Meanwhile, the Good Jobs for All Coalition, a Toronto-based network of labour and community organizations, urged the government to listen to their recommendation of reducing the hours needed to access EI to 360. Continue reading Feds announce cash for retraining ‘hardest hit’ workers
Canada’s Employment Insurance (EI) system is flawed and in dire need of repair. In fact, it sucks.
So says Judy Rebick, CAW Sam Gindin Chair in Social Justice and Democracy at Ryerson University. Continue reading Fix EI now, Coalition Cries
I started the day Monday (September 21) sitting at the back of a banquet hall at the downtown Hilton watching 1,000 T-dot business folks give a lukewarm welcome to what had been billed as a major speech by Michael Ignatieff outlining his economic vision. Continue reading EI Short Change
Improve income security for unemployed workers, and help hard-hit communities by introducing a uniform national entrance requirement of 360 hours for Employment Insurance; raising benefits from 55% to 60% of previous earnings; and extending benefits to at least 50 weeks in all regions.
TORONTO—Thousands of unemployed, retired and concerned community members rallied in downtown Toronto on Saturday afternoon demanding that MPs use their last full week in Ottawa to fix Employment Insurance and take action to create good, long-term jobs.
“A plan for good, green jobs is the long-term solution,” said Winnie Ng, Co-chair of the Good Jobs for All Coalition. “In the next week, we need Michael Ignatieff to finally call the government’s bluff and fix EI because unemployment insurance is the most effective economic stabiliser and making it more accessible is the right thing to do. We’re calling on all MPs to work together to pass a bill that’s one vote away from delivering financial relief to thousands of families that have been thrown out of work through no fault of their own.” Continue reading Thousands demonstrate in Toronto for Good Jobs
Thousands of community members, workers and labour activists gathered in downtown Toronto to demand Good Jobs for All and a fix to the broken EI system. Continue reading Good Jobs for All Rally – June 13, 2009
The Good Jobs for All Coalition, organizers of the November 2008 Good Jobs for All for a Greater Toronto Summit, is actively working on various projects and campaigns, as the follow-up to the action plan which came out of the Summit.
Continue reading Newsletter – Good Jobs for All – May 2009
Hundreds of people gathered outside the Service Canada office at Dufferin Mall to demand a fix for the broken Employment Insurance (E.I.) system. Continue reading EI Rally on March 25, 2009
Thank you all for being a part of creating an exciting, historic day in the City of Toronto, and for engaging in dialogues, sharing experiences and knowledge, and strategizing on how to create good jobs for all in the Greater Toronto Area. Our struggle for good jobs is now even more essential given the deepening economic crisis we are in. We were all an integral part of creating a mandate and momentum to move forward in building a movement for good jobs for all. In our Summit of more than 1000 people, we witnessed the signing and endorsement of the Good Jobs for All for a Greater Toronto Declaration, a statement representing our collective voice and power on the vision we want for the GTA. Continue reading Newsletter – Good Jobs for All Coalition – February 2009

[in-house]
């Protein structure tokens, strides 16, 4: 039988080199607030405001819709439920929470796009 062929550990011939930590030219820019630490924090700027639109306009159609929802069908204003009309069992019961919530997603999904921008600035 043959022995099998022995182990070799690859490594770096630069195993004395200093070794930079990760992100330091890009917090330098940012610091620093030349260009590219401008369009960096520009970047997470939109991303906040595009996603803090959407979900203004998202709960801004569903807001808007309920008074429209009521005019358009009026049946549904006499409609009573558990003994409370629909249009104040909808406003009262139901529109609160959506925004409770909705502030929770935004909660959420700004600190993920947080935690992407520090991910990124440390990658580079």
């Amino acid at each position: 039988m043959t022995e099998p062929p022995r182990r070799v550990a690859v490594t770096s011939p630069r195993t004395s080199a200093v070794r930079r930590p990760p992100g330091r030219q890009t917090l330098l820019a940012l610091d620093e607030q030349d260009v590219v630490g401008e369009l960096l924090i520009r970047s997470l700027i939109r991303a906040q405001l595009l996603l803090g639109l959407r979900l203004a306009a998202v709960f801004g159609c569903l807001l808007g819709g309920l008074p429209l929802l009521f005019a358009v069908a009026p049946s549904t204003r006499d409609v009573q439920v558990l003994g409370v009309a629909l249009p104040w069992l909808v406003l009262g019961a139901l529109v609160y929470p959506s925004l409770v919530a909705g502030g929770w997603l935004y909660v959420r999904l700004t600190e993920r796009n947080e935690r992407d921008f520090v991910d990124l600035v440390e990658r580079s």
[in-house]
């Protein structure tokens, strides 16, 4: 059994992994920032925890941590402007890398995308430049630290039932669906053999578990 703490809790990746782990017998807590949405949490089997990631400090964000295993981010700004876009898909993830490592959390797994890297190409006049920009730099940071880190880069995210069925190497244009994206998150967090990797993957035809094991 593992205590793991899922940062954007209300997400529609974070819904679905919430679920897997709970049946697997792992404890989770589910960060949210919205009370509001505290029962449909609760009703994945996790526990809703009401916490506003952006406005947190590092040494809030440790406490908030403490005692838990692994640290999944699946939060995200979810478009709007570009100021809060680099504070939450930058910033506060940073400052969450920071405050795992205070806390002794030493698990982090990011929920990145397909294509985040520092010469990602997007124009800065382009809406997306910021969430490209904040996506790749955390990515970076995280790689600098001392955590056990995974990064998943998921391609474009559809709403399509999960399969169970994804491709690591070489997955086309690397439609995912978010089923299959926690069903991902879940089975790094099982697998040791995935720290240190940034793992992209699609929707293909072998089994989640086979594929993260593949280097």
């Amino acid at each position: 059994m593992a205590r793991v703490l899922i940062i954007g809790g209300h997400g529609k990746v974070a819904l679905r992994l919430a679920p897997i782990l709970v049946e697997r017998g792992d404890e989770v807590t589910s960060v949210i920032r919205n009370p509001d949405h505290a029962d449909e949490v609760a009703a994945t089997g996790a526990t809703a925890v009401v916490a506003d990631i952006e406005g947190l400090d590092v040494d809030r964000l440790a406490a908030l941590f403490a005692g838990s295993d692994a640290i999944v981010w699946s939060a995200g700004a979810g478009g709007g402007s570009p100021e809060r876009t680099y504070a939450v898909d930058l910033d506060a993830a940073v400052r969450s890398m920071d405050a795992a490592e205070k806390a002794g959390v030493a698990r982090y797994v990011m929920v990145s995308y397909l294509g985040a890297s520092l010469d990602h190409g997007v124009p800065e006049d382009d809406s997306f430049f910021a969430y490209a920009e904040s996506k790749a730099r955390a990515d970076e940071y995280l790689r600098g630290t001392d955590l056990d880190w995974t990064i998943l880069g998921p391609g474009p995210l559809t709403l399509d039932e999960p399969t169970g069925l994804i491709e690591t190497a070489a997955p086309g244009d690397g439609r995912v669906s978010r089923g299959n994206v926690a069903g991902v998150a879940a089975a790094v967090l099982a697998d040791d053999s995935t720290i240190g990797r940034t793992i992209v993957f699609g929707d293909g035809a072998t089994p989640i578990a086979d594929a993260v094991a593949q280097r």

The Mayor of Toronto wants to outsource the jobs of hundreds of city cleaners and turn them over to low-wage contractors. There are already too many jobs in Toronto that pay poverty wages. Good Jobs for All wants Toronto to move forward instead of backward. We think cleaners in every sector deserve to make a living wage.
As a city, we can stand up for good jobs that will not just raise standards for workers, but also strengthen our neighbourhoods and communities. Contact your City Councillor and tell them that we should defend good jobs in our city.
Click on the button below to contact your City Councillor now.
“For 20 years, I have been a Toronto housing cleaner. The residents here know me and I know my work makes a difference for them. Every morning, I come in and clean the grounds, the buildings, compact the garbage, hose the floor to clear maggots and bugs. It’s not pretty, and I am responsible for work that many people would just find really difficult to do. We get shots to prevent things like hepatitis because there is a real risk of getting sick. People need to understand that just because we pick up dirt doesn’t mean we should be treated like dirt. We deserve to be treated with dignity.
I feel bad for some of the cleaners that private contractors bring in while me or my colleagues are on vacation. They get really low pay for doing difficult work. It’s just not fair because all the money ends up in the contractor’s pockets when the cleaners are basically making minimum wage.”
There are already too many jobs in Toronto that pay poverty wages.
In some cases, the companies involved in contract cleaning have grown immensely rich from their operations. Some are in the Fortune 500, with revenues in the billions. Others are cut-throat operations that have a history of exploiting immigrants and violating employment standards.
But there is more at stake here than poor wages. The plan to outsource jobs will start in police stations, where the question of security has always been a major concern. As outsourcing spreads into other facilities such as long-term care, any attempt by companies to cut corners can have a major impact on the health or safety of vulnerable residents.